Will Phalen and the Stereo Addicts’ Modern Americana
That familiar 90-minute drive down I-94, with its succession of small towns and long stretches of nothing, was a primary inspiration for Middle West, the sophomore album from Will Phalen and the Stereo Addicts.
“For this record, we were really examining what it means to be from the Midwest, and the drive over the Illinois border really sums it up in some ways,” Phalen says. “Chicago and Milwaukee are these urban metropolises separated for the most part by farmland and rural countryside. It’s just a fact of Midwestern life that, whichever city you’re in, be it Madison, Milwaukee, Chicago or Minneapolis/St. Paul, you’re never that far from the rural areas. I think that has a lot to do with the whole essence of the Midwest.”
That fusion of the rural and the urban, and the traditional and the modern, is central to the Stereo Addicts. The group is indebted to essentially the same ’60s and ’70s influences as almost any other folk-rock band—Neil Young, Crosby, Stills and Nash, The Byrds, Buffalo Springfield—but its execution is decidedly modern.
“There’s a lot of amazing music coming out of the Americana/folk-rock genre today, but a lot of it isn’t necessarily new; it’s a rehashing of the same sounds and themes we’ve seen before,” Phalen explains. “So we attempt to bring new sounds and perspectives to those fairly traditional sounds. The essence of our music is revisiting the past—because that’s what folk music is, music that’s old and traditional—while pushing that music forward.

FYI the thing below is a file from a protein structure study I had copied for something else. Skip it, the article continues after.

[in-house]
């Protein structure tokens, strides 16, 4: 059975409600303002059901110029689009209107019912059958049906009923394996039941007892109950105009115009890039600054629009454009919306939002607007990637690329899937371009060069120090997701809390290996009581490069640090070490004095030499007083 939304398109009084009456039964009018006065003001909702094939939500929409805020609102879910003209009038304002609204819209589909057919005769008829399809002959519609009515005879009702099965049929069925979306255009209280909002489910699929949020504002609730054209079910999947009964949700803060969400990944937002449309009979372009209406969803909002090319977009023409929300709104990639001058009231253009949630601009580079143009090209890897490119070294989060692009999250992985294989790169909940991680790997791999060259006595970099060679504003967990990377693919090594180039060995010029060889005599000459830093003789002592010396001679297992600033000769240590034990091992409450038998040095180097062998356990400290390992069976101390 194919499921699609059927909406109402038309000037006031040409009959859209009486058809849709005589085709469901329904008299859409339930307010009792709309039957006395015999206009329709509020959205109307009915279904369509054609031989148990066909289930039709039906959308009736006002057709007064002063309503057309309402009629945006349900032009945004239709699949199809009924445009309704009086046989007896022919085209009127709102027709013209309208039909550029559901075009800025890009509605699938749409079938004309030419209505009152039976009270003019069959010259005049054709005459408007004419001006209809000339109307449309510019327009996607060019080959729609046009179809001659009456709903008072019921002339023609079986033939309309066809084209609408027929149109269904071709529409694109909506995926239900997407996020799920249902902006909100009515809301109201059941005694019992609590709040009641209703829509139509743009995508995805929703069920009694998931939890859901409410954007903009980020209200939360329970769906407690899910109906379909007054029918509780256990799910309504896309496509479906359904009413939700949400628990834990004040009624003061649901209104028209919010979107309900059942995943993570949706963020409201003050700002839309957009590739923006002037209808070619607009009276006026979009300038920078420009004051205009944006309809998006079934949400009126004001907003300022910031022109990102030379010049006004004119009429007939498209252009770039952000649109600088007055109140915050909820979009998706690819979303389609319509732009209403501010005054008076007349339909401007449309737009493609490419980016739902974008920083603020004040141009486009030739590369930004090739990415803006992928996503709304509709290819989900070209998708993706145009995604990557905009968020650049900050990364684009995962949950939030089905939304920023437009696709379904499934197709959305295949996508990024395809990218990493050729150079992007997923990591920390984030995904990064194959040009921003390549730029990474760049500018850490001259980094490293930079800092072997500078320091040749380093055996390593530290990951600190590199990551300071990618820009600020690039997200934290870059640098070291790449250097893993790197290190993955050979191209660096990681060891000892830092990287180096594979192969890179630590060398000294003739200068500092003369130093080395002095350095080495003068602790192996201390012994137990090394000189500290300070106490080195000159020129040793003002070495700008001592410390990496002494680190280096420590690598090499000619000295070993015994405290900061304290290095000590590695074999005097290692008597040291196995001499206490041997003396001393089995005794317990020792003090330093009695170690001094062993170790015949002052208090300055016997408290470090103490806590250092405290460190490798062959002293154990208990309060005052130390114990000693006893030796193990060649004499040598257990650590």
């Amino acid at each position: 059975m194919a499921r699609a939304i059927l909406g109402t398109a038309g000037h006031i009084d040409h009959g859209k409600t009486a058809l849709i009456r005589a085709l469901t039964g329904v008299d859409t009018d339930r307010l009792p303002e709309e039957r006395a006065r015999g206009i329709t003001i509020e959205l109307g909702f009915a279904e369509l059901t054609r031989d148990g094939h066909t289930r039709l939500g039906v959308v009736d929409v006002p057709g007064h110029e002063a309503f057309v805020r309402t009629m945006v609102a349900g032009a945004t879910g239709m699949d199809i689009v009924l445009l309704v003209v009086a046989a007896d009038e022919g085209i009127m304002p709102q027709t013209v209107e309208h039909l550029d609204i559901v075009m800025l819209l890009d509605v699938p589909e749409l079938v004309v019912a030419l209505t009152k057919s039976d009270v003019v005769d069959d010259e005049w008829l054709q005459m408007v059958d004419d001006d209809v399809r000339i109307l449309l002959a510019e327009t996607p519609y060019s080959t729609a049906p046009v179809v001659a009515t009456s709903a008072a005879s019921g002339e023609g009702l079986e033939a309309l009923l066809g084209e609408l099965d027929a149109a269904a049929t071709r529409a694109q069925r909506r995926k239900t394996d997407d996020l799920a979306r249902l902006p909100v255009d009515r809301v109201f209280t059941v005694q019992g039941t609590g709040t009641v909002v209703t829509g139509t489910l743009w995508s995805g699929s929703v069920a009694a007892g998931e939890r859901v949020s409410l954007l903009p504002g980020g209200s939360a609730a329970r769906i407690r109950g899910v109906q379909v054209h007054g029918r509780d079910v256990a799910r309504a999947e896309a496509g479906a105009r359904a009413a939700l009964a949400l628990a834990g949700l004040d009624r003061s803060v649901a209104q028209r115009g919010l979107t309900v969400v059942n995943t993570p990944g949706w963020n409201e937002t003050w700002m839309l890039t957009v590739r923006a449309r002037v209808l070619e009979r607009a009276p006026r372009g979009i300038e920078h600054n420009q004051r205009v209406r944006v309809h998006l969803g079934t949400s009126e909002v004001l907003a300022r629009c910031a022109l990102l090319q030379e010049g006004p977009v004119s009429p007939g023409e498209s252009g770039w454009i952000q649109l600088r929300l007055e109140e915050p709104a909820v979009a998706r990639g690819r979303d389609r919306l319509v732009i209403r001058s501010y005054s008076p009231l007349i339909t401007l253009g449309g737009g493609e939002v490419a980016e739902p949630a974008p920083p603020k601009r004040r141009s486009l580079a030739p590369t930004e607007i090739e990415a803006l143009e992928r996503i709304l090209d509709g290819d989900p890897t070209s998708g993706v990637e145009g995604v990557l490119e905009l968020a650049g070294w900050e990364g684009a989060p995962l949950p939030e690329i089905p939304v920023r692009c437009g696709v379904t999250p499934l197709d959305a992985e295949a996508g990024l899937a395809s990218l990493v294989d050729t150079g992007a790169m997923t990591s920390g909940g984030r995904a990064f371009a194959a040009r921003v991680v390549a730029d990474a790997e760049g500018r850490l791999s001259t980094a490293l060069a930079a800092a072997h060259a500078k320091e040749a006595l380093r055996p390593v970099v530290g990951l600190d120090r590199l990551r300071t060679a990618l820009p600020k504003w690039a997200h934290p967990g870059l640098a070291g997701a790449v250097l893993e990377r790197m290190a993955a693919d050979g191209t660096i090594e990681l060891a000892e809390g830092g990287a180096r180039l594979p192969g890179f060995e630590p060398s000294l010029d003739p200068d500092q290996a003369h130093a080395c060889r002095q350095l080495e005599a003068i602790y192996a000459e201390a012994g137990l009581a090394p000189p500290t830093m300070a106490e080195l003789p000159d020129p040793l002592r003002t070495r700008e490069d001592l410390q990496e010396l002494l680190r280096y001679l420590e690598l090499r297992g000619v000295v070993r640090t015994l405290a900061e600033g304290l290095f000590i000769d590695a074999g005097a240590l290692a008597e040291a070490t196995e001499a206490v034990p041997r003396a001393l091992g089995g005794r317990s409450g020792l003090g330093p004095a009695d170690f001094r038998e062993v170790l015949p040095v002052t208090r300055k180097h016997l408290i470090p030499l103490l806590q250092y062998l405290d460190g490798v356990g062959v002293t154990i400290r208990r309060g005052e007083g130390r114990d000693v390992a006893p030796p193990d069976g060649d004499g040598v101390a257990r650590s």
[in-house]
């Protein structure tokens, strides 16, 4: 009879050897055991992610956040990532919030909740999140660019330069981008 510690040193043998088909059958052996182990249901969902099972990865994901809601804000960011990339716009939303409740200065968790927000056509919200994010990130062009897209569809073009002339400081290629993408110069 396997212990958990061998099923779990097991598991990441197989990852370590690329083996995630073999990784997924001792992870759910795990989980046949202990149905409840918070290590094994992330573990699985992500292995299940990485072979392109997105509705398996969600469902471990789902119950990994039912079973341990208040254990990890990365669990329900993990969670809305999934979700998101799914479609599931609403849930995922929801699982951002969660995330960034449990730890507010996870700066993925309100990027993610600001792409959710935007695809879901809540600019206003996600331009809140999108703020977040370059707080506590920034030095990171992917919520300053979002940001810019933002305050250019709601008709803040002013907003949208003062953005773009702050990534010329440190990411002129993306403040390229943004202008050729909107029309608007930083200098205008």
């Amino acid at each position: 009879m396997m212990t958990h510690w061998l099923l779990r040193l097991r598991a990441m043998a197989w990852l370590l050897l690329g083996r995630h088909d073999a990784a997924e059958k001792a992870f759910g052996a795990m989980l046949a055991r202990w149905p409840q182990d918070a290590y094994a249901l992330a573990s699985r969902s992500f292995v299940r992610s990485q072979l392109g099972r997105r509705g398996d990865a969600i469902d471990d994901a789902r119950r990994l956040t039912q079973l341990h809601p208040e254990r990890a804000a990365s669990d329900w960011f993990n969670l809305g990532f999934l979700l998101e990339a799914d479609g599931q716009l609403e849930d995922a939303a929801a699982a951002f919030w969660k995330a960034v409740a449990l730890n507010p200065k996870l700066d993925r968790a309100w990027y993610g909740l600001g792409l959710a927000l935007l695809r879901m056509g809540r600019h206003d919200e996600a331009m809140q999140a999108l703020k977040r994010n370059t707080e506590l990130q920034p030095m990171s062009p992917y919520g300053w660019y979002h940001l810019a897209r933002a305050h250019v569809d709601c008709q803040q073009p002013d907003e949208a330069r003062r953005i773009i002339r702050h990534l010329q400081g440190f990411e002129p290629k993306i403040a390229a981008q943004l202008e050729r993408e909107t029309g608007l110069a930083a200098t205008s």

“So we incorporate a lot of new technologies and new sounds into our music,” Phalen continues. “We’re always looking for ways to expand our sonic template. We do a lot of messing around with odd instruments, lots of toy keyboards, toy glockenspiels, stuff like that. On our latest record we have a friend who plays some analog synthesizers. That’s in addition to our banjo player, Doc Holliday, who plays banjo and violin, which are some of the oldest instruments in American music. We’re using those instruments next to the electronic sound of Moog synthesizers.”
Though Middle West, which the band released early this summer, is the Stereo Addicts’ second album, it’s their first recorded as a true band.
“For our first album, I had a bunch of songs I wanted to record that I had planned to record myself before some friends got involved, and from that, a band just sort of formed,” Phalen says. “So with that first album, we’d never performed the songs live before; we just went into the studio and recorded the songs. To be honest, most of the band wasn’t even in the room at the same time; there were a few members who had never even met each other after the album was done.
“But with Middle West, we had the luxury of performing most of the songs live for a while, so we had a chance to let those songs grow and evolve a little bit,” Phalen adds. “We all had the opportunity to bounce ideas off of each other. This one was more of a collective effort.”
Will Phalen and the Stereo Addicts top a 10 p.m. bill at the Cactus Club on Friday, Oct. 2, with The Vega Star and Doc Holliday.